Nathan Chasse via USA Today
This year’s online AP testing experience was marked by confusion, anxiety, and relief for many students. Amidst school closures as a result of the coronavirus, the AP testing coordinators — the College Board — made the executive decision to conduct this May’s AP tests online.
The original exams were of a 3-hour, 15-minute format, which, for most tests, consisted of more than three parts — a multiple choice section and one to three writing samples. The new exams were limited to one free response section and formatted to only take students 45 minutes.
Reactions from students following the reformatting announcement were swift and harsh; one Twitter user responded to the College Board’s social media rendering of the announcement saying that the new online exams will be “A dream come true for your suburban kids who will enjoy having their exam-taker-for-hire take the tests for them,” seemingly hinting at the 2019 college admissions scandal involving celebrities Lori Laughlin and Felicity Hughman, among others.
Tasemobi Anozie, a junior at Venice taking five AP classes and exams, had an overall positive experience with testing this May.
“Luckily, I was able to submit all of my tests on time,” Anozie said. One of the biggest problems involving this year’s AP testing was the issue of submitting on time or at all, mostly having to do with the variety of submission options, all varying in success.
Unlike previous testing years, students were not allowed to hand in or send paper copies of their testing responses. Instead, they had three options to submit online: taking a picture of their hand-written work, copying and pasting their work from an outside writing application (such as Google Docs or Microsoft Word), or attaching a PDF of their written document.
Each submission technique came with its own problems, and stories of students being unable to submit on time or at all blew up on the internet, especially on most students’ favorite social media app, TikTok.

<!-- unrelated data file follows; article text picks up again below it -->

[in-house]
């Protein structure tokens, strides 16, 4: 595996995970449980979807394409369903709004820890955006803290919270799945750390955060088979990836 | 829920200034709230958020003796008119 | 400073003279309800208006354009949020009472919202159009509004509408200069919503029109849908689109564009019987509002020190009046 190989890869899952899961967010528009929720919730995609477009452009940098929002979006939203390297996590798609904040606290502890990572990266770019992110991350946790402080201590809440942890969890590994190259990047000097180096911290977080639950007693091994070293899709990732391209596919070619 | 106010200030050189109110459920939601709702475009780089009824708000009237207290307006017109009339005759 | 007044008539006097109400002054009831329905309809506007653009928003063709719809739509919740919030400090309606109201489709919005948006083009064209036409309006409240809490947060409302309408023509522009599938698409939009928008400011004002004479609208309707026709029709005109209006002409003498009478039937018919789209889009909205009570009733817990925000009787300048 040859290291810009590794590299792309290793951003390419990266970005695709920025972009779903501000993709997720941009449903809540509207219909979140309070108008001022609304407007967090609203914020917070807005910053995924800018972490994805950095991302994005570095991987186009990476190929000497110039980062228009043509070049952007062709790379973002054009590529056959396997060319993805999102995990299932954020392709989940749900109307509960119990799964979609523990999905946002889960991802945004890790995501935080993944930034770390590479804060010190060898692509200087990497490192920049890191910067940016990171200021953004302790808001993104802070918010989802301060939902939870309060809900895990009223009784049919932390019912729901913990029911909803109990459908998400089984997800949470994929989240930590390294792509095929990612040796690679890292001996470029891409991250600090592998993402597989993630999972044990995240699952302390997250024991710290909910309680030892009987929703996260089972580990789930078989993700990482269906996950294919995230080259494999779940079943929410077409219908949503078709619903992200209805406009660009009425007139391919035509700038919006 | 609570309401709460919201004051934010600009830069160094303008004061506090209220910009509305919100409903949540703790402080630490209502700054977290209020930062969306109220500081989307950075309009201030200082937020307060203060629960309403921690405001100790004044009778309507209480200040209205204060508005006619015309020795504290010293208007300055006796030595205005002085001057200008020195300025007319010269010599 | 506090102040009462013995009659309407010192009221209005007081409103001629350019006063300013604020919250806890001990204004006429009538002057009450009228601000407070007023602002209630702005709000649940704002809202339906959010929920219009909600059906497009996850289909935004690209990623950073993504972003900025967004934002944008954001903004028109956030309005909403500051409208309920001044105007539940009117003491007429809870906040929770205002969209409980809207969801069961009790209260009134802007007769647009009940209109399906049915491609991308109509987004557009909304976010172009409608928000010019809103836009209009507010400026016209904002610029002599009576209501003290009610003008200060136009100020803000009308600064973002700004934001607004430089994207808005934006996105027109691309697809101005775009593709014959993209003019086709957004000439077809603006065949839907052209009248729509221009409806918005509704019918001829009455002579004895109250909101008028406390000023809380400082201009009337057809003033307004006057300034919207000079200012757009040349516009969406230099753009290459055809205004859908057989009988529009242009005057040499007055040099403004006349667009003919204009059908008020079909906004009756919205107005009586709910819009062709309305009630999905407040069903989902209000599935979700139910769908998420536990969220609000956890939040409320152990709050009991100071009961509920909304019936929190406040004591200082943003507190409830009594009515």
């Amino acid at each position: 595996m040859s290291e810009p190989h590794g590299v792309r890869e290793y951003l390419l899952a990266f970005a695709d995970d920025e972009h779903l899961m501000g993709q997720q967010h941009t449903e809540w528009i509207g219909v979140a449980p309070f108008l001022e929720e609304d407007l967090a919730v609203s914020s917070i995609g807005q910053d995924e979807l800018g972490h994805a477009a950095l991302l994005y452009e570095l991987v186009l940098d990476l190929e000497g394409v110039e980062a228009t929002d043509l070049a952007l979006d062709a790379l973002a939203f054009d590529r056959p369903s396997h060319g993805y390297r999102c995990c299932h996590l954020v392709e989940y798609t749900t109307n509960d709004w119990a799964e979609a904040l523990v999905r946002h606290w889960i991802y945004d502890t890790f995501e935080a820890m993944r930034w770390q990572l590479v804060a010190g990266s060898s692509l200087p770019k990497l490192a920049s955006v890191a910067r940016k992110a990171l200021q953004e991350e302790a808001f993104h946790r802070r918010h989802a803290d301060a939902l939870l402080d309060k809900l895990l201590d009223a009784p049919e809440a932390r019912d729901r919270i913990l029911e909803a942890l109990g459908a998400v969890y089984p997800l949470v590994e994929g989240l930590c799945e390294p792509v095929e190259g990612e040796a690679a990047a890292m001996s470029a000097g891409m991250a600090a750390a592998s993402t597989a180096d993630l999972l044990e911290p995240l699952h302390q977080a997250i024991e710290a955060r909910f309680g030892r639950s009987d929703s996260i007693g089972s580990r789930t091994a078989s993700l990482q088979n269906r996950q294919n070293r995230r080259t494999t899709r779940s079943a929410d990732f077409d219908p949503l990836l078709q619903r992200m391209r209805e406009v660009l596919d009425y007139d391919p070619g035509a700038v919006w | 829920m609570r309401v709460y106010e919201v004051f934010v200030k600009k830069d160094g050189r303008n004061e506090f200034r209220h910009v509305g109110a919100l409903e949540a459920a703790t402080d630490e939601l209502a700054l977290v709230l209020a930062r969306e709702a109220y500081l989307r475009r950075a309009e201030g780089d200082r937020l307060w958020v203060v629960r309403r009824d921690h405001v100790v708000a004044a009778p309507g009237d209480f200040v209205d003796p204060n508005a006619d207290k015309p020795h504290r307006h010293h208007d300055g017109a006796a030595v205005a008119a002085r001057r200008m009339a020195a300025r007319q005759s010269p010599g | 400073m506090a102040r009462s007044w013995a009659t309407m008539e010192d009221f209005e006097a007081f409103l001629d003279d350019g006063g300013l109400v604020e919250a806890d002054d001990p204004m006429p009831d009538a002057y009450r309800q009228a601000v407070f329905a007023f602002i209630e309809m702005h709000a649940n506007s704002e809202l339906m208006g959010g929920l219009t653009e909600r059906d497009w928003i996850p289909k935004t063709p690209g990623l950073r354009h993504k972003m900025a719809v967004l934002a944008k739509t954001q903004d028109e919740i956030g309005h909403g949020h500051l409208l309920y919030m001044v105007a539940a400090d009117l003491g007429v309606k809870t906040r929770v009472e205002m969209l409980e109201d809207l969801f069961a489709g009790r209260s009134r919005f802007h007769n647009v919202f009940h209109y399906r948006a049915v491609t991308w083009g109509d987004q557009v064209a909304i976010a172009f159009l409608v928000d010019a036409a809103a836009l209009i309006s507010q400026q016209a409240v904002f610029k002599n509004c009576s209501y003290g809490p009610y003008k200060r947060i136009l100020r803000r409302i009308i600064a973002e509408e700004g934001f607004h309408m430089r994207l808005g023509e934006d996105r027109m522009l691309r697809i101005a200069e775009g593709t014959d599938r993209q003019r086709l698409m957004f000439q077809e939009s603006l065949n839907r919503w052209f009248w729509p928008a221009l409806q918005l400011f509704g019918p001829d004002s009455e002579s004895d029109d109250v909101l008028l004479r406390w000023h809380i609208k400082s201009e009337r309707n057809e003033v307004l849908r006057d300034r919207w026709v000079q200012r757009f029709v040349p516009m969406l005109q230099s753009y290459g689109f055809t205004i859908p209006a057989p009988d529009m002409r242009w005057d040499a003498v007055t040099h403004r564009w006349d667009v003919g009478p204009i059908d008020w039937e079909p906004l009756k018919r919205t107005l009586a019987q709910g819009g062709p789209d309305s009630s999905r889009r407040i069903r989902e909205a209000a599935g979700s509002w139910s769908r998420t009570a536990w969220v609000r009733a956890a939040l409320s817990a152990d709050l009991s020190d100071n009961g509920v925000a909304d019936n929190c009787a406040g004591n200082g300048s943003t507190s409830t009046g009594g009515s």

Initially, the only option available for students unable to submit exams were makeup exams set to be held in early June. These exams, which would follow the same format and time frame as the exams held in May, sparked controversy among students who felt that simply taking a makeup exam after hours of studying and hard work was not enough and that the College Board should provide them with more support.
After the first week, which saw the College Board receive harsh feedback from students, parents, and teachers, students who were not able to submit for reasons other than time were able to email their responses in.
Yareli Lorenzo, a junior at Venice, planned to take her AP Spanish Language and Culture exam on its original test date of Friday, May 22, as one of the last exams administered this year. Instead, Lorenzo wasn’t even able to access her exam; she was locked out after numerous attempts to log in. Instead of being able to finish AP season when she had hoped, she had to take a makeup exam on June 4. Her experience went much better than before.
“The system didn’t want me to take the test again,” Lorenzo said. “I’m it was that phone that gave me problems after all; finally, I switched to my mom’s phone, and I was able to take it. The test itself was fine.”
This AP exam season has proved to be a difficult one, further highlighting some key issues people have with the already controversial College Board. As reported by the LA Times, their College Board considered of and subsequently suspended the possibility of at-home SAT exams should the pandemic keep schools closed, Venice students and students around the globe may be in for more trouble with their college admissions testing.